I truly enjoy stories where a celebrity or someone important does something special for an individual. It is heartwarming when someone like Taylor Swift goes and visits a child in the hospital, or an elected official honors a family of a fallen soldier, or a Tom Hanks photo bombing a wedding and encourages a young couple. It’s the individual attention of expressing love to one person that really impresses me. Sure, many of these high profile people like Bono, Bill and Melinda Gates, Warren Buffet, and other use their wealth to do incredible, world-impacting, life-enhancing things. Yet, a story of love expressed to one individual is both encouraging. Inspiring and attainable.

 

I was a recipient of some individual encouragement and love from someone famous awhile back. In my regular study of influential people, I was doing a bit of reading about and by Mother Teresa. I was impressed by her devotion to God and her calling to serve the poorest of the poor. At that time I was taking a group of students to a poor area of New York and I wrote her expressing my appreciation, letting her know what we were doing, and enclosed a small donation. I did not think much of it, but a few weeks later I received a letter from out of the country and it was a note from Mother Teresa, written on a scrap piece of paper, from an old typewriter, and hand signed. I was blown away! Why would this world-renowned leader take the time to bless the likes of me? I was greatly encouraged, but also inspired to express love individually.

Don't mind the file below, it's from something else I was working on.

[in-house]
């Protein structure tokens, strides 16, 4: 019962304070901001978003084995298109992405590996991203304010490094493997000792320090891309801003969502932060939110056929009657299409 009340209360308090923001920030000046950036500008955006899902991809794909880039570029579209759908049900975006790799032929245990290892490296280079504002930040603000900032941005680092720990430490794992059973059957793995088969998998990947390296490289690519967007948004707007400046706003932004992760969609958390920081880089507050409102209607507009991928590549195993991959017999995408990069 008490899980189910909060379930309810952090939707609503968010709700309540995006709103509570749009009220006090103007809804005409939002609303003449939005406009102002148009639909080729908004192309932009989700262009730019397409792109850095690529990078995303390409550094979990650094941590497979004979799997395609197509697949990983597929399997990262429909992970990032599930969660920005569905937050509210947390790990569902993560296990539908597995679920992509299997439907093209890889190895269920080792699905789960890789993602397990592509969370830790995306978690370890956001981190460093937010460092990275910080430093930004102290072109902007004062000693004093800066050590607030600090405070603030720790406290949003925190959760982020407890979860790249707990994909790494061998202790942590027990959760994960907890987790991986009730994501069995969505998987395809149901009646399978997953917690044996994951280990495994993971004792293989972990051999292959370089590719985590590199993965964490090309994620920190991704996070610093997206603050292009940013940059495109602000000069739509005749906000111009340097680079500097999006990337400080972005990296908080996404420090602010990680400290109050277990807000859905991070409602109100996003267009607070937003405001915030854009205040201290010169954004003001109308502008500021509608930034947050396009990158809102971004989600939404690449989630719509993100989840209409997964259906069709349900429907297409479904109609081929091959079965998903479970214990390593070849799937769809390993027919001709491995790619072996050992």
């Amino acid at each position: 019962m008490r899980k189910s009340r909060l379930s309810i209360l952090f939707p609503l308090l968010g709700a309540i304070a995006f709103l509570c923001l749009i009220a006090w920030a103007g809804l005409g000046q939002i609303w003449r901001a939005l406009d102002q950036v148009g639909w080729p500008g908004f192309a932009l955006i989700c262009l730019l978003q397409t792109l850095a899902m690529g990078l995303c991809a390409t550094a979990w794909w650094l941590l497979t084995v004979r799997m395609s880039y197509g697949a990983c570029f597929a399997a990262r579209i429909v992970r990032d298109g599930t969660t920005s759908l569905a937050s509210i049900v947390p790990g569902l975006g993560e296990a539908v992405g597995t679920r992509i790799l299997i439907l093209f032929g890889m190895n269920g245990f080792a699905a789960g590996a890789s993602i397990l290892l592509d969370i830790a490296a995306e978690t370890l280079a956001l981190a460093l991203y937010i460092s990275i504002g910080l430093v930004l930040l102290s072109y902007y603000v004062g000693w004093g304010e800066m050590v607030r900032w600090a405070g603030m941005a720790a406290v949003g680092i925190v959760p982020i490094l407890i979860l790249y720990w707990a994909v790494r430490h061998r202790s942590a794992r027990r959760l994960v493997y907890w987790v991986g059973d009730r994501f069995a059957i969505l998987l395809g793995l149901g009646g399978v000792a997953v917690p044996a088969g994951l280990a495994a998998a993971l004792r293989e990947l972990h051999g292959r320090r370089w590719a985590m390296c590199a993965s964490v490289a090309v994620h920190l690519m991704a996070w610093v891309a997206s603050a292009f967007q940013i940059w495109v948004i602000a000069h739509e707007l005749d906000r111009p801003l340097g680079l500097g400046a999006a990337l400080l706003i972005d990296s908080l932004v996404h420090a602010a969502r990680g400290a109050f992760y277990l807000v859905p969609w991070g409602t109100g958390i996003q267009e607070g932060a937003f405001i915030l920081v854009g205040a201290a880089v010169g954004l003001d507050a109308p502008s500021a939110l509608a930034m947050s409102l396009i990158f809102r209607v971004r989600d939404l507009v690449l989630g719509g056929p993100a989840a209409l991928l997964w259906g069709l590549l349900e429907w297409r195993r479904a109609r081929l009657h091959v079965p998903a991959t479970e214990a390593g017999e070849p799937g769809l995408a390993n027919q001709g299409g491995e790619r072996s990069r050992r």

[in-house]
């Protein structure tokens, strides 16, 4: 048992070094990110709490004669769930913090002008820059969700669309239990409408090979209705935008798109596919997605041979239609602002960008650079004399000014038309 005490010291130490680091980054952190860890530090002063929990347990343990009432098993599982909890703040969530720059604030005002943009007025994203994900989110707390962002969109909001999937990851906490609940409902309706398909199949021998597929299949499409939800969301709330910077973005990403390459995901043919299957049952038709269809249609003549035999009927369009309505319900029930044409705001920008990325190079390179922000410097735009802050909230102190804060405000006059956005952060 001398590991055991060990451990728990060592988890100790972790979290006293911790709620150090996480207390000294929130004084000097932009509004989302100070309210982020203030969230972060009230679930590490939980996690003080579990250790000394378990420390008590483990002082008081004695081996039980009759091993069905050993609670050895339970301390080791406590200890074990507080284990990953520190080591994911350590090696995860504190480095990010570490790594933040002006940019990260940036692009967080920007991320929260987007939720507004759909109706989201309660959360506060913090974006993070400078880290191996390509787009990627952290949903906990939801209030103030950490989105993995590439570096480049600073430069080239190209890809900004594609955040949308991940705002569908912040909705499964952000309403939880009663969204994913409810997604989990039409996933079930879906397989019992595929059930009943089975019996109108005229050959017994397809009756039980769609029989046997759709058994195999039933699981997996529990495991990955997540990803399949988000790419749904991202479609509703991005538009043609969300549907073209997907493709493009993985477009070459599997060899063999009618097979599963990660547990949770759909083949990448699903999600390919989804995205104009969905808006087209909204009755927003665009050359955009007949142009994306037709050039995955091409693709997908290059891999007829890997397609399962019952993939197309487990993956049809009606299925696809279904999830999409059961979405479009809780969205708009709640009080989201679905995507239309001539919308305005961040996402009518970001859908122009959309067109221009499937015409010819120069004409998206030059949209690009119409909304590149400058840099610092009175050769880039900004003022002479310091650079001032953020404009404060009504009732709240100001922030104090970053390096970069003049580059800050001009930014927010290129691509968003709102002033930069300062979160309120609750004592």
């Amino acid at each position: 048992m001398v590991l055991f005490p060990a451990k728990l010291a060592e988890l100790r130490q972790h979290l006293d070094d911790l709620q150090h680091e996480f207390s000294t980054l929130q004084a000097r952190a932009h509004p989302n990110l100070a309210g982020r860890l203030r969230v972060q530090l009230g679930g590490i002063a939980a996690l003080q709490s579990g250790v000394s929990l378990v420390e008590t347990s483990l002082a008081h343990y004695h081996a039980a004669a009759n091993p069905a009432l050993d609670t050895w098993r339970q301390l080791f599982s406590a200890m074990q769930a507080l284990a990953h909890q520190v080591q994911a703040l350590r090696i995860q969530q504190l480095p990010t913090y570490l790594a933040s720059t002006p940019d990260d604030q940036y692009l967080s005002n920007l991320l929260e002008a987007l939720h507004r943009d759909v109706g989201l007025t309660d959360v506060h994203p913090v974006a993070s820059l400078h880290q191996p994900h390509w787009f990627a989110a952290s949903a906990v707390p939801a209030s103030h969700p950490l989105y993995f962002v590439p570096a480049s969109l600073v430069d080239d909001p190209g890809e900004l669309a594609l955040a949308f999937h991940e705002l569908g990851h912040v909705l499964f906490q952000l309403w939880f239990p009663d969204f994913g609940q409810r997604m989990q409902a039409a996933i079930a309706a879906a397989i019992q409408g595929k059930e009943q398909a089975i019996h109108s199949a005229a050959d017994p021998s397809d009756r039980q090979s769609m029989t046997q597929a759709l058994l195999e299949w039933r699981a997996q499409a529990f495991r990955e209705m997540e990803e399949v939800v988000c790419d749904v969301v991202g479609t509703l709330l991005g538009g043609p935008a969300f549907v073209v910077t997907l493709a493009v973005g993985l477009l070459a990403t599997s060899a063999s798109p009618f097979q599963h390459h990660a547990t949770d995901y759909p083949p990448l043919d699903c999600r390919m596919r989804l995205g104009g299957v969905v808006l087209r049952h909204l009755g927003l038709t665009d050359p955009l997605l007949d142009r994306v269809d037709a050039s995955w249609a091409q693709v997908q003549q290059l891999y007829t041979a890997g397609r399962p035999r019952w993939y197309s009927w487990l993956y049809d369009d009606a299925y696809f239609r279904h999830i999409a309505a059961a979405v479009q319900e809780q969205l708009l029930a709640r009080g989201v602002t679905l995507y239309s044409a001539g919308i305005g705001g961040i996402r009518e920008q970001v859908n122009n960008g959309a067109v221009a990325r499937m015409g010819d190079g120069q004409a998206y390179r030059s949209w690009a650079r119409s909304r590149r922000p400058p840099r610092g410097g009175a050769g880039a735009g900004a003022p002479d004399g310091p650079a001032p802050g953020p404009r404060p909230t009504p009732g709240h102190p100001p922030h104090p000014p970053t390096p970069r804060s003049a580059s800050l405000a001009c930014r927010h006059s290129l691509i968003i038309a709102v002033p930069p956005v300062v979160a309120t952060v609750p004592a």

I was also moved by what she said in that note, “God has created us out of love, to love and to be loved. Let us spend our lives loving others as God loves each of us.”  God has loved us individually and still does. We are handcrafted by Him

Psalm 139:14 I praise you, for I am fearfully and wonderfully made.1 Wonderful are your works; my soul knows it very well.    

God even knows the number of hairs on our head according to Matthew 10:30 (even if they are few).

Jesus washing the disciples feet, as John 13 records and shows Jesus’ individual love through the humbling task of the lowliest servant.

 

John 13:34-35  34 A new commandment I (Jesus) give to you, that you love one another: just as I have loved you, you also are to love one another.  35 By this all people will know that you are my disciples, if you have love for one another.”

As we are loved by the Lord, we are to love like Jesus, to love one, to love – one person at a time.

 

Sure, this can seem a bit overwhelming as we are not sure who and when or what actions to take. As well, if we are shyer this can seem like a huge ask. But think how wonderful it is when you are given some individual attention, where someone blessed you with some kind, gracious, individual loving affirmation. You could really bless someone!

 

So here is a challenge, look for an opportunity to love one, to love someone individually. Pick a person and write an encouraging note, give a small gift card. If you live close by take in their trash cans, share fruit from your fruit trees, or at least learn their names. If you know them and have some relationship with them bake them some cookies, take them to lunch, complement them, look them in the eye and affirm a quality you see in them. They will be blessed and so will you.

 

Church can be one of those gathering places where find someone to love, but also to be encouraged on how to love like Jesus. If you do not already have a church you regularly attend, please feel invited to our church. Our website has information about our various campuses and online sermons: www.cypresschurch.net . We would be blessed to connect with you.

 

Seeking to love one along with you,

 

Mike

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Get up! Get Up! GET UP!